To rub salt into the open wound of Xbox One policy reversal debacles, the lack of proper options available to users in the first place and the presumptuous attitude of the Microsoft Xbox management that so damaged initial customer impressions wasn’t cured in a timely fashion. Worse yet they were only partially addressed but the announcements above, and even though Microsoft played the Xbox Reversal (or Xbox 180 as some call it) trick four times in a row, they only really succeeded in making headlines about their unacceptable policies four times. Instead of dealing with all of the above in one-shot or better yet not having abjectly anti-user policies in the first place, Microsoft once again took the self-destructive route. [Author’s note: Yup, 180 times 4 equals to 720, so Microsoft should really called it Xbox 720 in the first place.] Unfortunately there seem to be no signs that there is actual change in Redmond about user rights, just reactionary panic.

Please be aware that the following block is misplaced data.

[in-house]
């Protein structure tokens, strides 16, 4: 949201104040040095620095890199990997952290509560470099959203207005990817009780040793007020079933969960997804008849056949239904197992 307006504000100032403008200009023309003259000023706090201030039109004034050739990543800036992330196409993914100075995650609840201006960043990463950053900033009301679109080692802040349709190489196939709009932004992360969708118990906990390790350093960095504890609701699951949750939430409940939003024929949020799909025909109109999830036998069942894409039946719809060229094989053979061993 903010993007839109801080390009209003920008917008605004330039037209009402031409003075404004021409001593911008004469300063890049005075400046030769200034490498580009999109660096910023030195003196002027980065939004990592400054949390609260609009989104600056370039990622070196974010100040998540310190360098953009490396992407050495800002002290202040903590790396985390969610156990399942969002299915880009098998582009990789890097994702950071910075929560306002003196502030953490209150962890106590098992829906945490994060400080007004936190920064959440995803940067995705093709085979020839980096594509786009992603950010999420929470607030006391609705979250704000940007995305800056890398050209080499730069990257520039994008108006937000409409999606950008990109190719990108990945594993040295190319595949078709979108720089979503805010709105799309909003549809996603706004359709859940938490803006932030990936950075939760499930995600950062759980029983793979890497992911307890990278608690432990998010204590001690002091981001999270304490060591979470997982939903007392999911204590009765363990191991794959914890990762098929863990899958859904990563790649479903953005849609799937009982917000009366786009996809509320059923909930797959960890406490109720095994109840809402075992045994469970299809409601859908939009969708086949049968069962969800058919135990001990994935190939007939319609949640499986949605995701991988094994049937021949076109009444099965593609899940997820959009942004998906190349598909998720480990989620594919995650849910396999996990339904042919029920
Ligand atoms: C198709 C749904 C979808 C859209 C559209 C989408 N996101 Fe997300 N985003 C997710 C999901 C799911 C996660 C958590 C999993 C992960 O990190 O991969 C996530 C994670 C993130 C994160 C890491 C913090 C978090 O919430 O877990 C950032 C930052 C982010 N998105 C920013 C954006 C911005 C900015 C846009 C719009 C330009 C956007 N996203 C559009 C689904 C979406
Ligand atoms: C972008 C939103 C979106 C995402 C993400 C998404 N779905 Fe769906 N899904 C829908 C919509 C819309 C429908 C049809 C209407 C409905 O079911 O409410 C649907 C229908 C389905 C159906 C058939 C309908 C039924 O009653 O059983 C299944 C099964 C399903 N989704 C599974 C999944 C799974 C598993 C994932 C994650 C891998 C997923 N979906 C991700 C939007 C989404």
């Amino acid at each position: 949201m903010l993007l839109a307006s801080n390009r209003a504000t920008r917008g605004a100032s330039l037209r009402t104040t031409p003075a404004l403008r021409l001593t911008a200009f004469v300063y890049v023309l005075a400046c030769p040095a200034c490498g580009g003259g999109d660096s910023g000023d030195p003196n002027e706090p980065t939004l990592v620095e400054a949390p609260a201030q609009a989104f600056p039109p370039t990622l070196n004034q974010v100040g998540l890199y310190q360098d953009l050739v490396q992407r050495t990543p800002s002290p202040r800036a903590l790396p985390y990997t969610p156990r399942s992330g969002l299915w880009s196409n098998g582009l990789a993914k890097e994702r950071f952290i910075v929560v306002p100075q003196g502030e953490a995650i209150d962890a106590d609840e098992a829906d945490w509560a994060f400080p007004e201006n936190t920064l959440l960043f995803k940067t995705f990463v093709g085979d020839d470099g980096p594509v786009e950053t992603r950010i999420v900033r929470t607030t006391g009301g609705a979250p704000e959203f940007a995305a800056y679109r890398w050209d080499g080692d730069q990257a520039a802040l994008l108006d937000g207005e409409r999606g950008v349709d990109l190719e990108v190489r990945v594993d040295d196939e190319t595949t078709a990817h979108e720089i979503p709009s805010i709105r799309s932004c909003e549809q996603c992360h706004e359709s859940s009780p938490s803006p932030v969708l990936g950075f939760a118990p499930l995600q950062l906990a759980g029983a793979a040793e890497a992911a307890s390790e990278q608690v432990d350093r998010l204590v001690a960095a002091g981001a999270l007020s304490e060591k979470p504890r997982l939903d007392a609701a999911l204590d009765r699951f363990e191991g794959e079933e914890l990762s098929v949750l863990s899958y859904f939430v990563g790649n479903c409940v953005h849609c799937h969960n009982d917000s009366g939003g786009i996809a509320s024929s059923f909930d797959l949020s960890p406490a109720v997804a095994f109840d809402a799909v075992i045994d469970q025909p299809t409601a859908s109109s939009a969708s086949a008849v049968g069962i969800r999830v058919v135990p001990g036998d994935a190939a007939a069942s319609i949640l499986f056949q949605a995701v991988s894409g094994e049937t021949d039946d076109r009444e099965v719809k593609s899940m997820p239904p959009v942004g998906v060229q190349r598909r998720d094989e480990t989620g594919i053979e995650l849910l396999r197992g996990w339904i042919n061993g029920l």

One could argue the the Kinect sensor is the same type of device as an any ordinary webcam on modern-day notebooks, tablets and smartphones. While users can only disable them or put them in standby mode, they can’t unplug them even if the user doesn’t want to use it at all. It is however against customer expectations surrounding any auxiliary PC/game console accessories, as in any USB devices. Unless the whole Kinect block is built into the console, there isn’t a valid technical reason not to the let user unplug it by always detecting it in the system software. While it does endanger Microsoft’s advertising and personal data sales revenue, for some reason consumers don’t show much concern over that.